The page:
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Belarus in Focus
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Belarus in Focus 2011

15 Nov

Ulrike Gruska, Publik Forum (Germany)

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Otherwise you go mad

The life of Alesya Aleksievich*, however, is anything but dreary. The 32-year-old woman organizes cultural events in Minsk and gets in touch with artists and foreign guests as she does with the Belarussian secret service. A few months ago, she moved into a new flat together with a friend, the actor Vladimir Zhuravkov. They told their neighbors that they were a married couple, because sharing a flat with friends is unusual in Belarus – as is working as a freelancer. They painted the walls in bright blue and orange and moved the baroque-style armchairs of their previous tenants into the kitchen. It is even smaller now – but incredibly cosy, when friends drop in.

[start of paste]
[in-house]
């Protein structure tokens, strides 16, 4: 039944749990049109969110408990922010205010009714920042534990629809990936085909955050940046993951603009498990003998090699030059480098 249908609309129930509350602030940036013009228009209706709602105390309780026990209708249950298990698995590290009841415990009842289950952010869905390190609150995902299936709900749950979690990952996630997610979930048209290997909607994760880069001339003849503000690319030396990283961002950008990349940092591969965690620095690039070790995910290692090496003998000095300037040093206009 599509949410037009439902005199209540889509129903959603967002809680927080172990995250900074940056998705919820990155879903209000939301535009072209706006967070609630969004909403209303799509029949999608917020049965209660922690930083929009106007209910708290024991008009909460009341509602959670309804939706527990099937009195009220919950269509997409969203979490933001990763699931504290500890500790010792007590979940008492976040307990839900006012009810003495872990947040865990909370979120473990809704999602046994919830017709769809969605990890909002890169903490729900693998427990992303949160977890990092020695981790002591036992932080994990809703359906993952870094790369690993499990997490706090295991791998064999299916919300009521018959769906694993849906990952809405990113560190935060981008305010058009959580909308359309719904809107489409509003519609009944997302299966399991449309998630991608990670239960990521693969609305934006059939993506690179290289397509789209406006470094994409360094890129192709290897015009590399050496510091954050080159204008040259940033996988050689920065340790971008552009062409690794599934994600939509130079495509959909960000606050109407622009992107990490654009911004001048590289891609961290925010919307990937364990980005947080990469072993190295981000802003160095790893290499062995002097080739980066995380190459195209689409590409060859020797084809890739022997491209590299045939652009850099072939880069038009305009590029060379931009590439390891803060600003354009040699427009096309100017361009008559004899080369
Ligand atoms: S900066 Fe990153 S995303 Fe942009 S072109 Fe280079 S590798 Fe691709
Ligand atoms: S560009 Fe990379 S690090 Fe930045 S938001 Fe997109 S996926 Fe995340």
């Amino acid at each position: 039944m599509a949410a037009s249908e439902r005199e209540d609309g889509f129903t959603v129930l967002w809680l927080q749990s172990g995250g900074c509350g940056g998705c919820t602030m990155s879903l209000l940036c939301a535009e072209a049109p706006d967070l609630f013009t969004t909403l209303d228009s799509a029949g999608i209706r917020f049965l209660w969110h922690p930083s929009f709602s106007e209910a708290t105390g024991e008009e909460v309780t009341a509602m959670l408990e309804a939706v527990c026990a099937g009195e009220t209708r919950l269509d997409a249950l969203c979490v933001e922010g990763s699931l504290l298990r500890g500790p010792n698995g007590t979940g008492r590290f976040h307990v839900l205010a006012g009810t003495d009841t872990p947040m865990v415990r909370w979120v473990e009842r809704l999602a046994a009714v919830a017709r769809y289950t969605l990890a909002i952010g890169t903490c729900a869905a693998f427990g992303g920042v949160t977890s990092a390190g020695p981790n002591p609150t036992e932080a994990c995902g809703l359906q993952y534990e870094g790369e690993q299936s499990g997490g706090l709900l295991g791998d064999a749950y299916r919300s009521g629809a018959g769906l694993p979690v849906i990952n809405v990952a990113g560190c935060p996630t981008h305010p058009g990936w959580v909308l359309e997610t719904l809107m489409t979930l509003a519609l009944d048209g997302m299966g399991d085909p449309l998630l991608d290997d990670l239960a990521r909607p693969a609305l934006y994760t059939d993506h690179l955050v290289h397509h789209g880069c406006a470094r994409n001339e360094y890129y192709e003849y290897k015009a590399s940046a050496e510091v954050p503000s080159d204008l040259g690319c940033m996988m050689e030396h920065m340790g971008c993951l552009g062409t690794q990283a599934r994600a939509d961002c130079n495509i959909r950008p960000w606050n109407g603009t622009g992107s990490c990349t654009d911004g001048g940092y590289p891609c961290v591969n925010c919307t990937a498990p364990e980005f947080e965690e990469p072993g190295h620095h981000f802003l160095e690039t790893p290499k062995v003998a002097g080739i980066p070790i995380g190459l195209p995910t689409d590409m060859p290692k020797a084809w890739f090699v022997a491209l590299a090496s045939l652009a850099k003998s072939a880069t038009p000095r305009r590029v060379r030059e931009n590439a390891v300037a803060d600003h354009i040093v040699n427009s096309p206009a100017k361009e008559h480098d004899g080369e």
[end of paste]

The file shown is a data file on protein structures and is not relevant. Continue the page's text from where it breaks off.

Alesya has set the table, she put out biscuits and chocolate, oranges, tea and wine. Thick clouds of cigarette smoke are hanging in the kitchen. Olga Suvorova came around, a pianist teaching at the conservatoire, and Alexander Ivashkevich, who is acting on stage together with Vladimir. The doorbell is ringing again and again. Vladimir shows a video on his laptop: the latest performance of the Korniag-Theatre, one of the few independent theatres in the country. Vladimir and Alexander are part of the ensemble. In „Play No. 7“ people are sitting around a table engaged in endless debates – just as they do here in the kitchen. In the play, they sometimes rise and gather for a demonstration. They hold up banners without any slogans and disperse as unnoticed as they had appeared. At the opposite end of the stage a creature from another world looms high above the others. When director Evgeny Korniag is asked for an interpretation, he explains ambiguously, that it is the personification of destiny sitting there on a throne. And everyone makes up his mind on his own.